Click on the image for more information... Click on the image for more information... Click on the image for more information... Click on the image for more information... Click on the image for more information... Click on the image for more information...

Friday, February 28, 2014

The Mountain of Light by Indu Sundaresan


It was during the release of this book, it hadn't yet hit the market. There was a huge campaign of marketing going on about this book. Almost every book-reviewing site I knew was marketing/advertising about this book.

In fact, the author was hailed like some very well known author, when it was the first time I had heard of this author. I didn't even hear of her most acclaimed work, The Taj Trilogy - consisting of The Twentieth Wife, The Feast of Roses, Shadow Princess.

Having very high expectations, I liked the author's FaceBook page.

After the book hit the market, I saw a post by the author, herself, announcing a huge giveaway to readers in exchange to a book-review. Well, I dropped in my e-mail ID.

The following day, I was contacted for the shipping details, which I provided. A month or two passed since then. I even forgot that a book like this even got published. All of a sudden, there was a courier at my doorstep. I was wondering who sent the book, as I had stopped accepting books for reviewing during that time.

To my surprise, it was this book. Then I left the book as it is for a very long time, until day before yesterday...

Blurb (from the jacket):
As empires rose and fell and mighty kings jostled for power, its glittering radiance never dimmed. It is the "Mountain of Light" - the Kohinoor diamond - and its facets reflect a sweeping story of love, adventure, conquest and betrayal.

Legend has it that Lord Krishna gave the Kohinoor to a devotee as a reward for his meditations. But the first recorded mention of the diamond is in the memoirs of Emperor Babur, who received it from a Hindu raja he had defeated. It then slipped out of India and was possessed briefly by the Shah of Persia – who gave it its name – and the king of Afghanistan, Shah Shuja, who surrendered the Kohinoor to Maharaja Ranjit Singh of the Punjab Empire as a reward for helping him regain his kingdom. Here begins The Mountain of Light.

The novel takes us through the sprawling gardens of nineteenth century Lahore to the palaces of the six-year-old prince Dalip Singh who, on his father’s death, loses his empire and the Kohinoor to the British. The diamond is secreted out of India once more and, at the age of sixteen, the boy king follows it to London, where he is feted and petted until he realizes that nothing can replace the loss of his lands and his diamond – which now belong to the Queen of England.

Wonderous and rich in its historical detail, Indu Sundaresan's much awaited new novel is as dazzling as the diamond itself.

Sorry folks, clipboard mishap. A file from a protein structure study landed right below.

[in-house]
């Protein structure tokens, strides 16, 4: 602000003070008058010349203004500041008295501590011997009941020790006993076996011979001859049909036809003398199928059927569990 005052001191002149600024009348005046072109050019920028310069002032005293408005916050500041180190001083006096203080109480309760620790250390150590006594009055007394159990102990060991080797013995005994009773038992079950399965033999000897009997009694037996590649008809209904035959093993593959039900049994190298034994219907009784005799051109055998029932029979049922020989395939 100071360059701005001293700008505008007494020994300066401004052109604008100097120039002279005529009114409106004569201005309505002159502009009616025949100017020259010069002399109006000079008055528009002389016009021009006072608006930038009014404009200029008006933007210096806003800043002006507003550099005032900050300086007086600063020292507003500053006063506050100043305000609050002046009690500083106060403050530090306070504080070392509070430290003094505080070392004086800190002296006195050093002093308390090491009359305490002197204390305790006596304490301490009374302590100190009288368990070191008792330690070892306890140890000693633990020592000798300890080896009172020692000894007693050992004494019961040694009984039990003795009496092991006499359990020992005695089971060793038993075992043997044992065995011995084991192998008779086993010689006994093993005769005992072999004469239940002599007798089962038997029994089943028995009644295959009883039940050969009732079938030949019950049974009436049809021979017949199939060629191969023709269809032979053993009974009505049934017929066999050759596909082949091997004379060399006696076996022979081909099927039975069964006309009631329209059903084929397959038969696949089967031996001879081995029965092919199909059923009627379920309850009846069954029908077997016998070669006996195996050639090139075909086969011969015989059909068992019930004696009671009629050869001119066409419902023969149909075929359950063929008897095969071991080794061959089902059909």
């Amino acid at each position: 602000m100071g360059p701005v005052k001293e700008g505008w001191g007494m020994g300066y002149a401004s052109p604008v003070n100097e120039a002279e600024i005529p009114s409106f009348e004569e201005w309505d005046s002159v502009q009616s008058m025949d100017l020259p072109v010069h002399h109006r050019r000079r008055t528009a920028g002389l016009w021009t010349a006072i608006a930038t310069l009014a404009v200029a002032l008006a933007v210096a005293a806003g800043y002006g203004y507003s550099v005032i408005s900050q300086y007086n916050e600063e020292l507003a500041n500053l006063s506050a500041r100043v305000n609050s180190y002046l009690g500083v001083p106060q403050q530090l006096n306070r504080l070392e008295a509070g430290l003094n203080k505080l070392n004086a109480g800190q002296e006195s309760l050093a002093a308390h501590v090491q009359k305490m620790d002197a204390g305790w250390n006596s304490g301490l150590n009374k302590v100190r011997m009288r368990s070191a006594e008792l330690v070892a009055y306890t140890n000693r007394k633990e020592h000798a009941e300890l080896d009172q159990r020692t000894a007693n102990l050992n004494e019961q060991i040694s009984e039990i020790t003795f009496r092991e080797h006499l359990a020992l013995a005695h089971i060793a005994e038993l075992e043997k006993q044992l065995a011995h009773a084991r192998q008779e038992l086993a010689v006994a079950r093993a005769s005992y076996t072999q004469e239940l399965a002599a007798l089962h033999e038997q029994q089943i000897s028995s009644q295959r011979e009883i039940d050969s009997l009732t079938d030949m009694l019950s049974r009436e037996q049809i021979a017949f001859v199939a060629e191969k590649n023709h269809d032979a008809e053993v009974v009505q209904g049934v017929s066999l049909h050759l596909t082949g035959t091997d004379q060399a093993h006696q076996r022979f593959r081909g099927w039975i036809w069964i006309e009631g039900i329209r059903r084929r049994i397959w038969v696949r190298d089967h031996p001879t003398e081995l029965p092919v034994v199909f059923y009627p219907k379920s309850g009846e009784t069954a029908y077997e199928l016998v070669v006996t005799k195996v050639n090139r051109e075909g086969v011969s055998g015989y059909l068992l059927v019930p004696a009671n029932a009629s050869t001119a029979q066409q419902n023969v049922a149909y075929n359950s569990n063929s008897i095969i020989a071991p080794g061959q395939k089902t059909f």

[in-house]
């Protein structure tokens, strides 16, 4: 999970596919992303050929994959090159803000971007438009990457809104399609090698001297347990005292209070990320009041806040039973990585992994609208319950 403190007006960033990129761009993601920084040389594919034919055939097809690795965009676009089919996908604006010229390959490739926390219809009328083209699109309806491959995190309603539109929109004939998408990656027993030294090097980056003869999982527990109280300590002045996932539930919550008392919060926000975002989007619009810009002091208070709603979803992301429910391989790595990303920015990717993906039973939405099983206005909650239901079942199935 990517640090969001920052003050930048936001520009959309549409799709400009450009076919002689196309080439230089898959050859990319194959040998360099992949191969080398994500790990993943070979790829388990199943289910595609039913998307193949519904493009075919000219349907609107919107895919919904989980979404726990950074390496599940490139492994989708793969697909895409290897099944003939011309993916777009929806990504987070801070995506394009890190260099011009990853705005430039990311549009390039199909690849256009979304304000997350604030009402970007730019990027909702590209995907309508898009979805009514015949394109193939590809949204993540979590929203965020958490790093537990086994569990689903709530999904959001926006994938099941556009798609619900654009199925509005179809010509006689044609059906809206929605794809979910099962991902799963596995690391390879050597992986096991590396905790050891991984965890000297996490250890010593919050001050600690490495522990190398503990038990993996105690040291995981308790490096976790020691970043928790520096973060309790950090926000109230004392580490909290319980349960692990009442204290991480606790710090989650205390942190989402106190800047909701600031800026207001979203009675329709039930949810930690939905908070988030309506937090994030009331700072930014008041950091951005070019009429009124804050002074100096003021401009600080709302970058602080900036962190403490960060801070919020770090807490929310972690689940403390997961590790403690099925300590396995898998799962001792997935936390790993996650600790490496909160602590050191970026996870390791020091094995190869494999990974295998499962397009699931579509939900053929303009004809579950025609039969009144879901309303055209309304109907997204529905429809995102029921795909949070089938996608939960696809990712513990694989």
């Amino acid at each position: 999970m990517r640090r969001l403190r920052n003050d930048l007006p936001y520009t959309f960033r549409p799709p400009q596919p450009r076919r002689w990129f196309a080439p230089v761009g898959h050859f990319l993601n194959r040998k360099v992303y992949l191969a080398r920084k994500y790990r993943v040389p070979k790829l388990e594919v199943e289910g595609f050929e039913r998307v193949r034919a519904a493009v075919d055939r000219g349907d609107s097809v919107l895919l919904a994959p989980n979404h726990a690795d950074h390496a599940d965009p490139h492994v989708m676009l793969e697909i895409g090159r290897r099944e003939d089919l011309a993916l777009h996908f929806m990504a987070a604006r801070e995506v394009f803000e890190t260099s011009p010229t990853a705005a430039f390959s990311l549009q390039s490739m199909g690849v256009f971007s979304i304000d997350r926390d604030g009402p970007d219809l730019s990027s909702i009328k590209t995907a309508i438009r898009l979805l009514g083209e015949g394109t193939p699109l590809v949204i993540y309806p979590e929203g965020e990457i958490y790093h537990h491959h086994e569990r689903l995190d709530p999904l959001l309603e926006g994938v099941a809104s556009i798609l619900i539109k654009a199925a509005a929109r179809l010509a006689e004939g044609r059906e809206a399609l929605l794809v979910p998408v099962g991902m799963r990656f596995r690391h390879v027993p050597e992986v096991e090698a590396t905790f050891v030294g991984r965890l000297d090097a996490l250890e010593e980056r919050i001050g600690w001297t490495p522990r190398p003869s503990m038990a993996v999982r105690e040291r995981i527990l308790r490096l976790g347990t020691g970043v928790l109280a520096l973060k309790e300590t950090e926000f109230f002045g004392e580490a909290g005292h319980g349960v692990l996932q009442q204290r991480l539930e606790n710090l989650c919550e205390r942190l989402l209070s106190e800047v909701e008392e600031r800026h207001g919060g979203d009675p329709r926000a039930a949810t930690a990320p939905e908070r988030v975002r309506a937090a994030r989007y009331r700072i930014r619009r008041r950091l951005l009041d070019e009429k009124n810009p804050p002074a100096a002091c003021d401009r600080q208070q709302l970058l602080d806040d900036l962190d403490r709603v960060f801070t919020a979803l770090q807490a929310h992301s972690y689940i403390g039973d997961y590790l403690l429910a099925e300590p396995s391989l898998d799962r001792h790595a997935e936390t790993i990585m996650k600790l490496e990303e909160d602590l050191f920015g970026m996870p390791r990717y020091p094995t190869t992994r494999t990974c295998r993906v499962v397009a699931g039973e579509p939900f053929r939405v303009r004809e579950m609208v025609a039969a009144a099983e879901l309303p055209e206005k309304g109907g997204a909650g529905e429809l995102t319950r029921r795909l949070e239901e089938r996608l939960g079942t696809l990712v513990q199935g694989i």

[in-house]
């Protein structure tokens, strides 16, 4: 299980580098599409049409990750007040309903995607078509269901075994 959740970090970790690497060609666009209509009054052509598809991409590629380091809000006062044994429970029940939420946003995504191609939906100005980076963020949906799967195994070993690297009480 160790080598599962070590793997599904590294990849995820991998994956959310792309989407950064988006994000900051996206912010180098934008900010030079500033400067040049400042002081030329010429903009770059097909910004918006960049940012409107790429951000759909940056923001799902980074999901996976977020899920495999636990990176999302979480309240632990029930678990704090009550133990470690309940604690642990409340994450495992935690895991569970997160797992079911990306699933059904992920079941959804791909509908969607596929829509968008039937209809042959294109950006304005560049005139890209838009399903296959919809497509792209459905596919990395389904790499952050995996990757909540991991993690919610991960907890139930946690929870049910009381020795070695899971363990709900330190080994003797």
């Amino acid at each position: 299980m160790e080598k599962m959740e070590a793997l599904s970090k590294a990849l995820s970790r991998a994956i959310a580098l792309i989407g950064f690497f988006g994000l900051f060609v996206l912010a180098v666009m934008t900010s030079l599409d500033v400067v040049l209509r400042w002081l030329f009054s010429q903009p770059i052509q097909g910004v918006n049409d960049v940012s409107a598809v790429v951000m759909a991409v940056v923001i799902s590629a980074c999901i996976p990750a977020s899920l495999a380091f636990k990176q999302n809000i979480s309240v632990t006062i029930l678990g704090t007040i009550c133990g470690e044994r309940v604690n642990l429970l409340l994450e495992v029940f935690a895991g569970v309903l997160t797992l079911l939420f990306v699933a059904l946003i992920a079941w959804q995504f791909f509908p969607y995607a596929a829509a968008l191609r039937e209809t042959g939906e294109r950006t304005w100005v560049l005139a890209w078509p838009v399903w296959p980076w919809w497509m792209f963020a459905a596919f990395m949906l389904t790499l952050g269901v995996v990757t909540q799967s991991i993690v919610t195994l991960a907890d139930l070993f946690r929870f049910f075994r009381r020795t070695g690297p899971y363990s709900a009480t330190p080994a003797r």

My take on the book:
The very title of the book intrigued me. It has some kinda ascetic aura about it. The Mountain of Light. Light depicting some kinda enlightenment thing, nirvana.

As usual I started reading this book without glimpsing at the blurb, which was a grave mistake.

10 pages down, I was bored like hell that I had to read the blurb, but when I did, the plot seemed pretty exciting. I read the book further. It was getting harder each moment to keep myself awake.

In simple words, the story is a probably fiction. The story based on facts, but elaborated in a probable way. So it is a fiction based on the facts. The story is about the last years of Kohinoor in India, before it was packed off to England and then to English Queen's possessions.

I had tried extensively to read the book for three whole days, at various points of times, because every time I try to read it, I doze off. I couldn't get past the 76th page.

Giving up reading, I started to ponder on the reasons behind why I was disappointed by a book which had so wonderful a plot,
  • Firstly, my lack of knowledge in history. Maybe, that was a total put-off.
  • And then, the author's slagging narration, with use of more intricate words than normal.
  • The huge paragraphs
  • Too much drama, which was the sole reason to make me sleep in the process.
Overall, in spite of the a great selection of plot, the narration of the author and the public display of her knowledge had made this book a very disappointing read.



Title: The Mountain of Light

Author: Indu Sundaresan

ISBN (edition I've read): 9789351160915


Read between: 26-02-2014 to 28-02-2014

Reviewed for: Indu Sundaresan

Publishers: HarperCollins

Pages: 320

MRP: ₹ 299

The best deal of this book could be found here:  

No comments:

Post a Comment

You might also like: